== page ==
When restaurateurs Nadir and Jenny Rago purchased Pete’s Cuisine, at 401 Hempstead Ave. in West Hempstead, and opened Pompei restaurant in 1971, they had big visions for the business. They dreamed of transforming the small building into a place that would attract people from all over the community. When Nadir’s health declined in 1984, his daughter, Ada Rago, took over the business and made that dream a reality.
“Ada was in medical school at the time, and had plans of becoming a pharmacist,” her husband, Vincent Pavlovsky, recounted. “Once her father got sick, she dedicated her life to running the business through hard work, and made it into a thriving business in West Hempstead.”
Ada expanded the space in the late 1980s, when she bought the property next to the restaurant to create a parking lot. Shortly afterward, the restaurant added sit-down catering, which was a success. For many decades, Pompei attracted about 1,000 guests per week, according to Pavlovsky, the co-owner with his wife for more than 20 years. From birthday parties to awards ceremonies, bridal showers and wedding anniversaries, Pompei became the community hub for celebrations.
“They’re a quality restaurant run by quality people,” said Phil Napoli, of West Hempstead. “They never disappointed day after day, year after year, and they were a cornerstone of our community. I want to thank the ownership and all their long-term employees, who truly cared for their customers.”
Business came to a screeching halt, however, last March, as the coronavirus pandemic spread. Pavlovsky had several deaths in his family that month, some of which were related to Covid-19, and a few Pompei staff members died in the same week. As if that weren’t enough, Ada’s mother, Jenny Rago, died in April.
“When these types of things happen, the bolts just come out,” Vincent, 57, said. “Then, once the state’s regulations were put in place, we knew that we couldn’t operate the restaurant at half staff.”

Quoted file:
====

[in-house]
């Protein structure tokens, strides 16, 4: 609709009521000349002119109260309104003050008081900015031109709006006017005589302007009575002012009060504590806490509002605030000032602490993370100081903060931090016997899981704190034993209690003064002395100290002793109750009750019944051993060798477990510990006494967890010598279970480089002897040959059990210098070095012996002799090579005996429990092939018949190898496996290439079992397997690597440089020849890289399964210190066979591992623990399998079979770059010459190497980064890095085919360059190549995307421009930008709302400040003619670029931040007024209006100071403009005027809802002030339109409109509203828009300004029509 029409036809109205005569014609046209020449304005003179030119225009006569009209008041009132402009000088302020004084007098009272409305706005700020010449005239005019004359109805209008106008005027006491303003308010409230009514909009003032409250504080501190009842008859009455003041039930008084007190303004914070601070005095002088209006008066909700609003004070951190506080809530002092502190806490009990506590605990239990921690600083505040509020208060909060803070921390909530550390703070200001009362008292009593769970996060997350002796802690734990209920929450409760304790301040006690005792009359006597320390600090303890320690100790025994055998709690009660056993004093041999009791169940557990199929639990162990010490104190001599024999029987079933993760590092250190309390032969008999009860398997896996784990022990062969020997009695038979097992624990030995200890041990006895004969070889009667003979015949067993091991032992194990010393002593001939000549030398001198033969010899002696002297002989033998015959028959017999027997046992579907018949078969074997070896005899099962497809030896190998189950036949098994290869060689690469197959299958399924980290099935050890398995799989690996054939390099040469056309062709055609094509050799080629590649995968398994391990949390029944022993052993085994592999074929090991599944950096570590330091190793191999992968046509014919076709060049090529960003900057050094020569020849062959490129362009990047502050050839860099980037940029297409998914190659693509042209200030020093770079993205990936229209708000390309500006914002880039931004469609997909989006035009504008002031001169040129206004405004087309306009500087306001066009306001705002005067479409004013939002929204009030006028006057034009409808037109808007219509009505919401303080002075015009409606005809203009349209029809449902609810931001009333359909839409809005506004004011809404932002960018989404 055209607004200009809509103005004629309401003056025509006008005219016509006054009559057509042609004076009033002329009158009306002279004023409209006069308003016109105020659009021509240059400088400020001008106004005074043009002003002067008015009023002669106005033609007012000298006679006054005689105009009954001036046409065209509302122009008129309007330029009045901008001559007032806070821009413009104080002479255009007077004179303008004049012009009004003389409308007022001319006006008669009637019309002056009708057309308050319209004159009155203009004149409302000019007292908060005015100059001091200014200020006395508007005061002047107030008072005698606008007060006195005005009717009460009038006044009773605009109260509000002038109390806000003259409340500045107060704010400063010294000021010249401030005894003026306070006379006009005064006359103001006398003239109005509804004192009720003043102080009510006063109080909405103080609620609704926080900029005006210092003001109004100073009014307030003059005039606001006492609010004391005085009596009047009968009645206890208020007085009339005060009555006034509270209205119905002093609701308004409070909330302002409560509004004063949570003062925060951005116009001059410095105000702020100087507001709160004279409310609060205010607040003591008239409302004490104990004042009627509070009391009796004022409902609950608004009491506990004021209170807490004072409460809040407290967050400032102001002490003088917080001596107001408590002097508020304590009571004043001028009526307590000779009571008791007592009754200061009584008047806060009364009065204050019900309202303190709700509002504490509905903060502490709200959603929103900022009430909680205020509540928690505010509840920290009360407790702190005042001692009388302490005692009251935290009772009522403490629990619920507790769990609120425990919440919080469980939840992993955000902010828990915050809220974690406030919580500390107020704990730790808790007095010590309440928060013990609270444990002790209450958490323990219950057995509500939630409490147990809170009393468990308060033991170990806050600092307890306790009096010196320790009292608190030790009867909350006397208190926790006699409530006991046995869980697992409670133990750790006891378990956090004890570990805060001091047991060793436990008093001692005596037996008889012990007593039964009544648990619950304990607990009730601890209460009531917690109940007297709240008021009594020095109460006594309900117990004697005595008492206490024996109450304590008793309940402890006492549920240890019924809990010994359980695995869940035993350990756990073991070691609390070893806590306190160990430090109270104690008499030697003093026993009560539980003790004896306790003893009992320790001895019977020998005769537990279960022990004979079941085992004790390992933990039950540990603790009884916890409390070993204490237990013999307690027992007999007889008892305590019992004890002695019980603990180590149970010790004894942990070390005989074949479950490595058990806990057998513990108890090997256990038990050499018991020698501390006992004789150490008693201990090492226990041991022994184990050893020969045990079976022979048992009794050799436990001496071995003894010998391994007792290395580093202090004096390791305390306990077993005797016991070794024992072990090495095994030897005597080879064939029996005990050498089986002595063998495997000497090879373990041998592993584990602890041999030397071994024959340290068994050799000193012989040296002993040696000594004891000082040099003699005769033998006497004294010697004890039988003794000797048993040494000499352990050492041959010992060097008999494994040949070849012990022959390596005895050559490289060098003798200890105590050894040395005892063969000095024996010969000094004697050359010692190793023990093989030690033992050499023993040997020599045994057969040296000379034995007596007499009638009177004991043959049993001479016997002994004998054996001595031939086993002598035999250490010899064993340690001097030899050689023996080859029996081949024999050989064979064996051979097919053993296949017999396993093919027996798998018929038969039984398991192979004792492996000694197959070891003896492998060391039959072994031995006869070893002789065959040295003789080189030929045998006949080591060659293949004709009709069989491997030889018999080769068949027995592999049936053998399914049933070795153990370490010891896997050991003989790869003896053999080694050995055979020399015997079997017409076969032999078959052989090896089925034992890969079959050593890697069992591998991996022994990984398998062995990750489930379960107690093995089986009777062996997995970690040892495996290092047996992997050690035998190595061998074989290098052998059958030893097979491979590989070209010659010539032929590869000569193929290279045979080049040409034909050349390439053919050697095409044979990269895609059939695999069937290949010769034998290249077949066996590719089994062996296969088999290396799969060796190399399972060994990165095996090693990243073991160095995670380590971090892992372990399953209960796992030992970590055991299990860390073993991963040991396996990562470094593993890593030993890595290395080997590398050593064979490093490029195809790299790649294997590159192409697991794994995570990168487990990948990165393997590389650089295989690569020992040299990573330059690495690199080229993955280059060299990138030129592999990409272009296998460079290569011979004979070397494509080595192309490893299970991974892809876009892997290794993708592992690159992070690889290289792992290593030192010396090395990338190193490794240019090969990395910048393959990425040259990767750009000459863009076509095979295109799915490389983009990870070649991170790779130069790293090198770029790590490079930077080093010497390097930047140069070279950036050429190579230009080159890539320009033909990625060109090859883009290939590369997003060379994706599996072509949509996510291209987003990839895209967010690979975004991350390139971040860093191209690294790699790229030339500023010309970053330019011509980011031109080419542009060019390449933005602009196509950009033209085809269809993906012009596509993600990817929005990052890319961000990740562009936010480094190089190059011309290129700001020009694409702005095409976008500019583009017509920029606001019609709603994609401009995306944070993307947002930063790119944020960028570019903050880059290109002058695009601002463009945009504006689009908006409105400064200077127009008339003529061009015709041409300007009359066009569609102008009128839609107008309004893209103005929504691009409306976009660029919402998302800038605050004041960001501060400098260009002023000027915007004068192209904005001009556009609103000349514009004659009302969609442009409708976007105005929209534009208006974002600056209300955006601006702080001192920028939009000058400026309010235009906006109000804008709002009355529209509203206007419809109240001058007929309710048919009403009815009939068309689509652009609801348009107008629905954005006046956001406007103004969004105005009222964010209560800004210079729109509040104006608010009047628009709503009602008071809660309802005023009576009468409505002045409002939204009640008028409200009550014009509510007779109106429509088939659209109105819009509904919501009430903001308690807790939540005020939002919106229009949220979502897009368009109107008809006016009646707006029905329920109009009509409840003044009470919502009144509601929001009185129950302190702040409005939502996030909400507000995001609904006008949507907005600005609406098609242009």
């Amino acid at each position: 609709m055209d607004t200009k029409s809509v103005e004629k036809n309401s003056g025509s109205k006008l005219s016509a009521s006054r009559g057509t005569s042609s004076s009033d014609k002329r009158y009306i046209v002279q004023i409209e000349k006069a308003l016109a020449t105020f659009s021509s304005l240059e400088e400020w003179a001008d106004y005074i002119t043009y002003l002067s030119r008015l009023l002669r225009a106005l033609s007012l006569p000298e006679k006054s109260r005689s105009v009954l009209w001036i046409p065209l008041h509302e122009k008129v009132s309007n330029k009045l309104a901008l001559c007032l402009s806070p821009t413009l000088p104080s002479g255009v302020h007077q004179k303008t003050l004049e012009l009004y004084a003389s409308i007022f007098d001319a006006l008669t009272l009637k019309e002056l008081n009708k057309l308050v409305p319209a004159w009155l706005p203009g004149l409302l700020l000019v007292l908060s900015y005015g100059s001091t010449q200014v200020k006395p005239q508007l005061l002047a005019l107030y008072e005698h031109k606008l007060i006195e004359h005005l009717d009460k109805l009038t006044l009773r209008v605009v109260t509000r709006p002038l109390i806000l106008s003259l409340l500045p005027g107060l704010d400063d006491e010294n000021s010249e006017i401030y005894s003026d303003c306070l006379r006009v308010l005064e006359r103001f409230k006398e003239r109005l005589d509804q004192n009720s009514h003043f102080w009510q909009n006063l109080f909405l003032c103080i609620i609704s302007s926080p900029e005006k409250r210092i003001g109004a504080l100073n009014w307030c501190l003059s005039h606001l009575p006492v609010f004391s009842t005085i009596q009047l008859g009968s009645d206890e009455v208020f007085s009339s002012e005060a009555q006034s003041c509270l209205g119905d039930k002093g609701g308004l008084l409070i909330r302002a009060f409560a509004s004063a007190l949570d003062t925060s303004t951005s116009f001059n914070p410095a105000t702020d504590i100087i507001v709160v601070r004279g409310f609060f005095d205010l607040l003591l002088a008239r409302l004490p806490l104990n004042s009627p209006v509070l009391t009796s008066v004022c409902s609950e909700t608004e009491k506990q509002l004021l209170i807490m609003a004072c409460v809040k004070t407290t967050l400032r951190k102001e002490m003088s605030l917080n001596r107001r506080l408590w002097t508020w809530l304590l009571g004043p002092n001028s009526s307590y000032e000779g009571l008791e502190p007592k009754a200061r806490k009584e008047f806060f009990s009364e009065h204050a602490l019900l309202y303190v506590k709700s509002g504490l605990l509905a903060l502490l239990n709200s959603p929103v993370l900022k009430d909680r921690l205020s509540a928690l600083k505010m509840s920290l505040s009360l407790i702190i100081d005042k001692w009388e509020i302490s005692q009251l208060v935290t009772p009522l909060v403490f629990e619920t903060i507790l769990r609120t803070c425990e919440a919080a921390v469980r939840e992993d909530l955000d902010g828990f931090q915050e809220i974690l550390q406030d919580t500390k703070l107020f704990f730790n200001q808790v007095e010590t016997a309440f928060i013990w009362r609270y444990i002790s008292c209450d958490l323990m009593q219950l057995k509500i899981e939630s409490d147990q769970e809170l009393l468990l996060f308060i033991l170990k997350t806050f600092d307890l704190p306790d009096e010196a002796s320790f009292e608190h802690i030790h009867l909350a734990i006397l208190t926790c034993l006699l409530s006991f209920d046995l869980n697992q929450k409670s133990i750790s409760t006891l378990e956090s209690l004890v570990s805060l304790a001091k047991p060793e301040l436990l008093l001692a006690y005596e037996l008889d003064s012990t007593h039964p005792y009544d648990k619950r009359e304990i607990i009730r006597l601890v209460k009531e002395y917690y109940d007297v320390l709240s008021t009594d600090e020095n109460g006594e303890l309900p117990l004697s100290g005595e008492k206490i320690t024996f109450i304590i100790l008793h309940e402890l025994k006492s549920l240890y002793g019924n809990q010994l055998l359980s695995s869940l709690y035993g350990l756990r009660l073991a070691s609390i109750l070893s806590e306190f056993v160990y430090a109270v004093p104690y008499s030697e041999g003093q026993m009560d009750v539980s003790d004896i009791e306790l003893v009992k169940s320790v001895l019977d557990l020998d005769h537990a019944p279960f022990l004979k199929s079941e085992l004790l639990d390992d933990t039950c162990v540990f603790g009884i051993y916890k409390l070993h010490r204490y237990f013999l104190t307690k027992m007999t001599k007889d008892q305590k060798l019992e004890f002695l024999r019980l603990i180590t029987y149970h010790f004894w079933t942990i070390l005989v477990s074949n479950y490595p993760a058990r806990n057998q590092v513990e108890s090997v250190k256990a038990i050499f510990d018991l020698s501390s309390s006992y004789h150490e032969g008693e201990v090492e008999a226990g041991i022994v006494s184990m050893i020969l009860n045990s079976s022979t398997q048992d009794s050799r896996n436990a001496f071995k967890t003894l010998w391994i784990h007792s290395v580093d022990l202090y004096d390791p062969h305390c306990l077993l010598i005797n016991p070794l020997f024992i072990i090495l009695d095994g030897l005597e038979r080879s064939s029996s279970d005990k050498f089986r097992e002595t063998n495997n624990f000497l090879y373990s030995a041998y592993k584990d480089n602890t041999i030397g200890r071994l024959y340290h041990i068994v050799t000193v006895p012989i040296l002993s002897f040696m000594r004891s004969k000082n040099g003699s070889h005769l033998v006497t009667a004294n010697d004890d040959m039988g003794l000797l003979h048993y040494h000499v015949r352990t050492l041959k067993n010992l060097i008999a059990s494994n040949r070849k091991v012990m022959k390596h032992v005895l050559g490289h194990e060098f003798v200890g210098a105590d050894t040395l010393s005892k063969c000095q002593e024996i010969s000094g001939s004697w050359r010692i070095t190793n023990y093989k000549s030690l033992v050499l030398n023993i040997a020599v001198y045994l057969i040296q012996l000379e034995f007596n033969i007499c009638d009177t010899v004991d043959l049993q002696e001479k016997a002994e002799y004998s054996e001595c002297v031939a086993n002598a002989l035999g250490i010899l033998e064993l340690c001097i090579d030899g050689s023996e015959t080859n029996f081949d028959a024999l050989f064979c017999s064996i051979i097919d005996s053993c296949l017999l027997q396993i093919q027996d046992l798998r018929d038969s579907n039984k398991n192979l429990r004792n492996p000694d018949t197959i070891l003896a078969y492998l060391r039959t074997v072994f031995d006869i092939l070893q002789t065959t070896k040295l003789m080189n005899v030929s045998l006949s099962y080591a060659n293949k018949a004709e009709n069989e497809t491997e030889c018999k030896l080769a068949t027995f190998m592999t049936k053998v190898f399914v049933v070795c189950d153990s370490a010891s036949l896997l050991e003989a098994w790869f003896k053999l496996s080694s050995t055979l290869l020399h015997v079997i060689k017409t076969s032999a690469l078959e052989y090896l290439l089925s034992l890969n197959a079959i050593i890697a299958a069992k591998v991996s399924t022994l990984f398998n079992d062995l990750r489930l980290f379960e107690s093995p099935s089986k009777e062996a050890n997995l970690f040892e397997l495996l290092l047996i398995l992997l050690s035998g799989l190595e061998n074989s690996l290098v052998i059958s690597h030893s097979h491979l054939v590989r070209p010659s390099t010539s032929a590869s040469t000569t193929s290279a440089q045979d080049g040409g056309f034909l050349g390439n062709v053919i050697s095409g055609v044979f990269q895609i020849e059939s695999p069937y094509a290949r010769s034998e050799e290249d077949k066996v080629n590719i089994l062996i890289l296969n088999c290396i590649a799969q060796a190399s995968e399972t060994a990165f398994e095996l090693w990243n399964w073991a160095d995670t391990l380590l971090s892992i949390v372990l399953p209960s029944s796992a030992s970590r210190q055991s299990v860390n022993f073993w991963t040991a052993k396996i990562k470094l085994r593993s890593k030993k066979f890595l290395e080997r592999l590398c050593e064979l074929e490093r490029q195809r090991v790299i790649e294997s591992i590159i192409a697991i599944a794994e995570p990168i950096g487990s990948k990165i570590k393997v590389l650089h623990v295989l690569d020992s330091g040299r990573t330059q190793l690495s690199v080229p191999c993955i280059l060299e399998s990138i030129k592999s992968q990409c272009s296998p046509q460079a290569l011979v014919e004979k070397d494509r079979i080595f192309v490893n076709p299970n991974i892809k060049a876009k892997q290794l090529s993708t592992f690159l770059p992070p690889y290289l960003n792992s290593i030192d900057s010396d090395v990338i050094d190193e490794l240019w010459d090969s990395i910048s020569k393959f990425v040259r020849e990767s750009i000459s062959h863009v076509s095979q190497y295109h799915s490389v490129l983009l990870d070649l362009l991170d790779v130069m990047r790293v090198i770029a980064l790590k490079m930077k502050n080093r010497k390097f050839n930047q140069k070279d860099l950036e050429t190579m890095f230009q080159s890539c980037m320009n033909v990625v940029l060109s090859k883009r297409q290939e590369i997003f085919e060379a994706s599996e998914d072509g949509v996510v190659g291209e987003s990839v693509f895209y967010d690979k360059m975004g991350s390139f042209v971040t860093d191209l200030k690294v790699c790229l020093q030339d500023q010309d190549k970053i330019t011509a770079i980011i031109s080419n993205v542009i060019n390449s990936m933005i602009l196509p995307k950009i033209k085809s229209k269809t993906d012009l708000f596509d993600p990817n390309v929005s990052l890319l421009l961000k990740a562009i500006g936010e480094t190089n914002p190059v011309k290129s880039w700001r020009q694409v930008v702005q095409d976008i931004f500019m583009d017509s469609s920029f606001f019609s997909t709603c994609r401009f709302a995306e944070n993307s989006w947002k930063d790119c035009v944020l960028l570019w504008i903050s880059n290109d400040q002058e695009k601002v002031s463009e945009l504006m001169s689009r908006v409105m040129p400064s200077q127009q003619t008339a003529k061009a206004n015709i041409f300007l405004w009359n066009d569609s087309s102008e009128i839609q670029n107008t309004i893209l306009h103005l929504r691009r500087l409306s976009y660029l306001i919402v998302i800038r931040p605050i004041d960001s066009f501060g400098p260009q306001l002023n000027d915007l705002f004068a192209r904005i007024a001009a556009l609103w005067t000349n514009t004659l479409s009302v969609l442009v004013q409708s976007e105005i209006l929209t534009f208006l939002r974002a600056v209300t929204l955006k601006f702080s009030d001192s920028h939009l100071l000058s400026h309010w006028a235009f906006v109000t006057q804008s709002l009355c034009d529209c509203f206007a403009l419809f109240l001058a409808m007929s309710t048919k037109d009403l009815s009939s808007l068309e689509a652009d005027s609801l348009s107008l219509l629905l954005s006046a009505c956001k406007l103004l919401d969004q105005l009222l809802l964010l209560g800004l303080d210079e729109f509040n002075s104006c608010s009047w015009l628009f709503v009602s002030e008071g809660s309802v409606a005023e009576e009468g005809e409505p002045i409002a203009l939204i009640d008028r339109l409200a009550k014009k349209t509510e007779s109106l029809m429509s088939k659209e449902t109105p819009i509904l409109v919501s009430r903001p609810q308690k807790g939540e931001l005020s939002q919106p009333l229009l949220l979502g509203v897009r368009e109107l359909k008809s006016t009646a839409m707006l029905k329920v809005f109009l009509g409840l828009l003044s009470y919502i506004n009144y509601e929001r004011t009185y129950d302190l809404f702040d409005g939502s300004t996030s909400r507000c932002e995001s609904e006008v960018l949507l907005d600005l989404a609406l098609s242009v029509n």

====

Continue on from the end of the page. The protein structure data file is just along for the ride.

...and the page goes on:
Distraught by the effects of the pandemic, her husband said, Ada, 63, believed it would take too long to turn the business around. So they sold it to Bais Torah U’ Tefilah, a synagogue across the street, on Dec. 31. Vincent said that Ada had become accustomed to spending six days a week at the restaurant, from 10 a.m. to 1 a.m., to ensure that the quality of the food was “superb.”
“She dedicated her life to this business,” Vincent said. “She wasn’t a cook, even though she knew how to. She had a team of great people underneath her, but she was always in the kitchen, making sure everybody’s meal was hot and perfect. It was very rewarding for the both of us.”
Vincent, who owns Service Masters, a restaurant repair and construction company, noted that the restaurant industry across New York state suffered a huge blow. “There’s really been nothing more traumatic than what we’ve gone through over the past year,” he said, “but a lot of restaurants have had their struggles, too. When you talk about a neighborhood business like ours that was thriving for so many years . . . we took a tremendous amount of pride in what we did.”
He attributed Pompei’s success to the local organizations, fire departments, the Nassau County Police Department and senior citizen groups, among others, for supporting local businesses.
“Pompei has been a cornerstone in the center of town for many years,” West Hempstead Community Support Association President Maureen Greenberg said. “May the family know that while their decision to close was hard, they made many families have beautiful, significant life events at the restaurant. I wish them the best in their retirement.”
Having that kind of support, Vincent Pavlovsky added, was humbling to his family. “Even though the customers came from near and far, the neighborhood people were wonderful,” he said. “If Ada was able to go on the roof and scream, ‘Thank you!’ to everyone, she’d do it. Unfortunately, times change and situations change, but life goes on. We don’t have any definitive plans for the next stage of our lives right now, but we’re working on it.”